Random question, but wondering if an unadjusted p-value can ever be used to support a claim in an APS directed at HCPs?
Jennifer Carroll last edited by
@COREkarentaylor, yes, there are circumstances where an unadjusted p-value can be used to support a claim in an APS directed at HCPs. In fact, even when adjustments would have been required to mitigate familywise type 1 error rate, a claim-neutral presentation of the data may be acceptable. Here are some of the key points you’d want to keep in mind.
When the study and secondary endpoint do not (in and of themselves) contravene the code, data may be presented in a factual unembellished manner. When there is no adjustment for multiplicity, the claim should appear neutral. Simply present data with corresponding stats (text or graphic form) without the addition of elements to the data presentation which suggest an improvement or difference (e.g. relative reduction callouts/arrows, NNT). Claim neutrality also applies to context (e.g. headlines & tabs). Introduce the data presentations with “topics” (e.g. “efficacy” as opposed to conclusions (e.g. demonstrated powerful efficacy). The presentation must state that the presented CI or p-value is unadjusted. For example, it suffices to insert “(unadjusted)” next to the CI or p-value. Note that p-values & CI cannot be relegated to weblink destinations. Essentially, provided statistical analysis is presented to satisfy s5.9, we’ll allow a data presentation. But we’ll reject overt and contextually implied claims of efficacy/safety/difference.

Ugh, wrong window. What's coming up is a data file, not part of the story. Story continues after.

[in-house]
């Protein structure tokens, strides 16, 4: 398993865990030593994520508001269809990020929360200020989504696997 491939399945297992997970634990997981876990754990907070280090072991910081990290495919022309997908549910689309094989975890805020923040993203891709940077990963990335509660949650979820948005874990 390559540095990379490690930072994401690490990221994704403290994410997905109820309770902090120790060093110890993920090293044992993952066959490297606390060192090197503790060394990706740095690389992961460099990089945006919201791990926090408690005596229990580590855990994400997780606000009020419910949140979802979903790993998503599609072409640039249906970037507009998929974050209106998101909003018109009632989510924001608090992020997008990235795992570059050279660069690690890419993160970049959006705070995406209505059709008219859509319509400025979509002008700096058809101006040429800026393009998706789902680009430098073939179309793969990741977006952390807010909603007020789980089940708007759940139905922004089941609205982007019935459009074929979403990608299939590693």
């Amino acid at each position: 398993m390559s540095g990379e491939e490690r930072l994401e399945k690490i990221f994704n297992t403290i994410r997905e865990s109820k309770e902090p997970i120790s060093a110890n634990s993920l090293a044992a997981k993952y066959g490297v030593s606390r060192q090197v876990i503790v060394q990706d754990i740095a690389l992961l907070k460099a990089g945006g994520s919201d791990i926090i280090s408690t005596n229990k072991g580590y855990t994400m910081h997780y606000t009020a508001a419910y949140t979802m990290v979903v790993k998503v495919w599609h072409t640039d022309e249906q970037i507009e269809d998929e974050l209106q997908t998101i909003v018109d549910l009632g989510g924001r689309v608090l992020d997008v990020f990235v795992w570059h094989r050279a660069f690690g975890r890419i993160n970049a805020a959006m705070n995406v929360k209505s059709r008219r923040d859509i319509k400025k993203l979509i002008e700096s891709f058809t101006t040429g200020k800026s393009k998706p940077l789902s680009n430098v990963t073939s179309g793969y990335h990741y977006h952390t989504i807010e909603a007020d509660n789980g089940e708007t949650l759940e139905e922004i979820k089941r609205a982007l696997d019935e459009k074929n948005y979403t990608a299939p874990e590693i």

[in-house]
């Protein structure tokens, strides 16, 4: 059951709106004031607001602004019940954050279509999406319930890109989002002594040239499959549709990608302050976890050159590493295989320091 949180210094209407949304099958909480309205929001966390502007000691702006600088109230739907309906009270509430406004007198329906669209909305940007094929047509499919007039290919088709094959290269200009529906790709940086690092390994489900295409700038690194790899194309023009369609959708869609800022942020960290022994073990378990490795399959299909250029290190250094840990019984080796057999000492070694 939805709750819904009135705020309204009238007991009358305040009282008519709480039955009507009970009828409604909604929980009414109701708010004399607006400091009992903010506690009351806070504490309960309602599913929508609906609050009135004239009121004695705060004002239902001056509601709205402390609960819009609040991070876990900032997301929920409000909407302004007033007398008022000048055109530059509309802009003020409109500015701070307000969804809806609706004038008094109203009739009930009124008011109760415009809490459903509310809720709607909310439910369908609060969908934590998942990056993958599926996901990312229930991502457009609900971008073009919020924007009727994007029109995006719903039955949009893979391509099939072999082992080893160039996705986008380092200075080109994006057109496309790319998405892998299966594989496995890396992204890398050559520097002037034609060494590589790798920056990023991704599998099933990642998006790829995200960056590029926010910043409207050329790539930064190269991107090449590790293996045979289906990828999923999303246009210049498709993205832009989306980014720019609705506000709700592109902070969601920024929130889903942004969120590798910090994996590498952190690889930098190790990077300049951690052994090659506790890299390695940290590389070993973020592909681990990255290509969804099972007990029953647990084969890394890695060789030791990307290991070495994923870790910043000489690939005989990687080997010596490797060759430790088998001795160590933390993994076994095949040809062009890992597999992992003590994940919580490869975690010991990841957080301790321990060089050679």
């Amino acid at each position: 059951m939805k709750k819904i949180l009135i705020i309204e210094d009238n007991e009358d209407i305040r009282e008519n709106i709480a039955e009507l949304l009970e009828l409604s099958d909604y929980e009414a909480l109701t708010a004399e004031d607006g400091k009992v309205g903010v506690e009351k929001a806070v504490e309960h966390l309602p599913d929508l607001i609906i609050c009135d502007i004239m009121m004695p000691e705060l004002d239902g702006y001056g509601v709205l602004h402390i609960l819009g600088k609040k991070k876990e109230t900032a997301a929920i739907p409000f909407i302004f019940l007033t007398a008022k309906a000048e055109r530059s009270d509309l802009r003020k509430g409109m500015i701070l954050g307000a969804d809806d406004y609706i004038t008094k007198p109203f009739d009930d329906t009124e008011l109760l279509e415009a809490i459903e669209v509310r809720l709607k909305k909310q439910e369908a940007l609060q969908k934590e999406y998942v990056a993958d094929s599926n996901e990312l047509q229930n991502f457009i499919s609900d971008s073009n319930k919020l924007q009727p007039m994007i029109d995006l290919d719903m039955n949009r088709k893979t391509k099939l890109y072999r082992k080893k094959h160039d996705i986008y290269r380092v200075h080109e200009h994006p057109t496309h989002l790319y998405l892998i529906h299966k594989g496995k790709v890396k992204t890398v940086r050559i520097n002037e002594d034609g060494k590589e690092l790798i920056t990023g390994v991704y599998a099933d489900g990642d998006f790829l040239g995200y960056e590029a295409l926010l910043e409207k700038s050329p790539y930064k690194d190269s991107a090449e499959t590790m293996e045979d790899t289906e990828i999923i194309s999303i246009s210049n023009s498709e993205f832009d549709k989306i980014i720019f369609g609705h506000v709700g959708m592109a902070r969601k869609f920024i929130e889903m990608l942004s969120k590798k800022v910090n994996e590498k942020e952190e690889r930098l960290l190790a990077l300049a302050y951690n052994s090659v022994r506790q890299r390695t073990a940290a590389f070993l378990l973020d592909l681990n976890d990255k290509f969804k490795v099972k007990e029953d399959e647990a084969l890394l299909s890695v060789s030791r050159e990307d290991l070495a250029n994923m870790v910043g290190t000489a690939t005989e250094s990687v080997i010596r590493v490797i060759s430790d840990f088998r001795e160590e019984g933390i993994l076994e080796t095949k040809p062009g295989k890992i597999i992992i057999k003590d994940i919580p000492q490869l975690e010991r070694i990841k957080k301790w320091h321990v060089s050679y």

For subgroups, in addition to the above, one must present the subgroup of interest along with all of the complementary subgroups with equal emphasis (such that none stands out). E.g. Can’t just present male data, must present both male and female data3.
Note that this response assumes the primary endpoint was statistically significant. Secondary endpoints cannot be used to salvage a failed study.